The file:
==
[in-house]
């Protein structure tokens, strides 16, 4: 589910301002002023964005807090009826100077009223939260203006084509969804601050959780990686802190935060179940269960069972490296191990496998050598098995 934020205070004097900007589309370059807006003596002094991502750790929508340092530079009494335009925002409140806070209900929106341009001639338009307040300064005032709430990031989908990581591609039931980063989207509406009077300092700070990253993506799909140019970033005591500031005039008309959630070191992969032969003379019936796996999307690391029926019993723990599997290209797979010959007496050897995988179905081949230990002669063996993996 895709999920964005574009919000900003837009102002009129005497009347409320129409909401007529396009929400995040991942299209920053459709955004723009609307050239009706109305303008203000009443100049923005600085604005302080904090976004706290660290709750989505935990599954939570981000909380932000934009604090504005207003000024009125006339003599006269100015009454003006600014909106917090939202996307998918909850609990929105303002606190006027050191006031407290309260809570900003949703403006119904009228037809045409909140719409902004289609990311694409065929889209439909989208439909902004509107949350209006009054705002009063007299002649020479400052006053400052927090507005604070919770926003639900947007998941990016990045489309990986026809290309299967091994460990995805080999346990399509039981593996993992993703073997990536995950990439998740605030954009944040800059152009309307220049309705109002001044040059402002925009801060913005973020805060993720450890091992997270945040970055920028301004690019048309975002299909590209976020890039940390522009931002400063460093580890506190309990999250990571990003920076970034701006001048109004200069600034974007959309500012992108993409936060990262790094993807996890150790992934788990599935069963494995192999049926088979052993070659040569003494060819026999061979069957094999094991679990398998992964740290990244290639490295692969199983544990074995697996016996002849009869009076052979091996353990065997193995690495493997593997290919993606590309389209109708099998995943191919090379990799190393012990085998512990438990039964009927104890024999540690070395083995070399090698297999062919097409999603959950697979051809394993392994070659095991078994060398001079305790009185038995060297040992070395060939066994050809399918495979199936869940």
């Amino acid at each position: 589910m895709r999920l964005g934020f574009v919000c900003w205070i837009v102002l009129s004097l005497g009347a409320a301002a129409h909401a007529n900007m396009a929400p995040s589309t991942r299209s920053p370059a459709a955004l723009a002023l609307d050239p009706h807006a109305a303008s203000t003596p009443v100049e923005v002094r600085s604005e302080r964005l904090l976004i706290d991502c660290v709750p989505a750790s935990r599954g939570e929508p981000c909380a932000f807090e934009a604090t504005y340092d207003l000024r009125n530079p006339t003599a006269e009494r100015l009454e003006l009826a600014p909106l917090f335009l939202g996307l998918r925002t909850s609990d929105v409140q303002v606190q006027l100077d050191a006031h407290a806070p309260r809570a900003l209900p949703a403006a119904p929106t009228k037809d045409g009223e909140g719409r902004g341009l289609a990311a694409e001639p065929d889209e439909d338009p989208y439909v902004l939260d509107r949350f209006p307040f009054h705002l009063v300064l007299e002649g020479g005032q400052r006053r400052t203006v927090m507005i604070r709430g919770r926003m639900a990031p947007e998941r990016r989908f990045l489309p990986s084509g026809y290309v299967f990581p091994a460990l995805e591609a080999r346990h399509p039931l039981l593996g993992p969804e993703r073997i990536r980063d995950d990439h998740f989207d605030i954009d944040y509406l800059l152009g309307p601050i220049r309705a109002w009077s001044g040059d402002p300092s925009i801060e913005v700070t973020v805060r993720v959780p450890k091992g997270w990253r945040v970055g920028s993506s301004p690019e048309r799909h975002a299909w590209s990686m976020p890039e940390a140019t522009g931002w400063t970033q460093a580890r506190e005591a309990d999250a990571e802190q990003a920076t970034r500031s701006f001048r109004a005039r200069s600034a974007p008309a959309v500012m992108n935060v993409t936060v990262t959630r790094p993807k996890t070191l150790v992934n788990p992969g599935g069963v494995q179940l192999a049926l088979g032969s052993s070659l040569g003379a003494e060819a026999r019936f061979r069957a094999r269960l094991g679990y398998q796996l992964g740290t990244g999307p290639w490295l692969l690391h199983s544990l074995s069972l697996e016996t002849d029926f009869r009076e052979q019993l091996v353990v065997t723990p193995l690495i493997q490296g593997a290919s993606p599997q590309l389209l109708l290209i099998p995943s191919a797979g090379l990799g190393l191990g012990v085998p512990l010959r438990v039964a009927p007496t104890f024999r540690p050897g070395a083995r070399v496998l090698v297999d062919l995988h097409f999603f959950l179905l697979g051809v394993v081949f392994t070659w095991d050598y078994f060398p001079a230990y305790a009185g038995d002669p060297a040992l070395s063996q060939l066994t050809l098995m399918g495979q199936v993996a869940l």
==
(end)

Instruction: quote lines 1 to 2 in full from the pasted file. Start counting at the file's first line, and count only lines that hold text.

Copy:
[in-house]
């Protein structure tokens, strides 16, 4: 589910301002002023964005807090009826100077009223939260203006084509969804601050959780990686802190935060179940269960069972490296191990496998050598098995 934020205070004097900007589309370059807006003596002094991502750790929508340092530079009494335009925002409140806070209900929106341009001639338009307040300064005032709430990031989908990581591609039931980063989207509406009077300092700070990253993506799909140019970033005591500031005039008309959630070191992969032969003379019936796996999307690391029926019993723990599997290209797979010959007496050897995988179905081949230990002669063996993996 895709999920964005574009919000900003837009102002009129005497009347409320129409909401007529396009929400995040991942299209920053459709955004723009609307050239009706109305303008203000009443100049923005600085604005302080904090976004706290660290709750989505935990599954939570981000909380932000934009604090504005207003000024009125006339003599006269100015009454003006600014909106917090939202996307998918909850609990929105303002606190006027050191006031407290309260809570900003949703403006119904009228037809045409909140719409902004289609990311694409065929889209439909989208439909902004509107949350209006009054705002009063007299002649020479400052006053400052927090507005604070919770926003639900947007998941990016990045489309990986026809290309299967091994460990995805080999346990399509039981593996993992993703073997990536995950990439998740605030954009944040800059152009309307220049309705109002001044040059402002925009801060913005973020805060993720450890091992997270945040970055920028301004690019048309975002299909590209976020890039940390522009931002400063460093580890506190309990999250990571990003920076970034701006001048109004200069600034974007959309500012992108993409936060990262790094993807996890150790992934788990599935069963494995192999049926088979052993070659040569003494060819026999061979069957094999094991679990398998992964740290990244290639490295692969199983544990074995697996016996002849009869009076052979091996353990065997193995690495493997593997290919993606590309389209109708099998995943191919090379990799190393012990085998512990438990039964009927104890024999540690070395083995070399090698297999062919097409999603959950697979051809394993392994070659095991078994060398001079305790009185038995060297040992070395060939066994050809399918495979199936869940």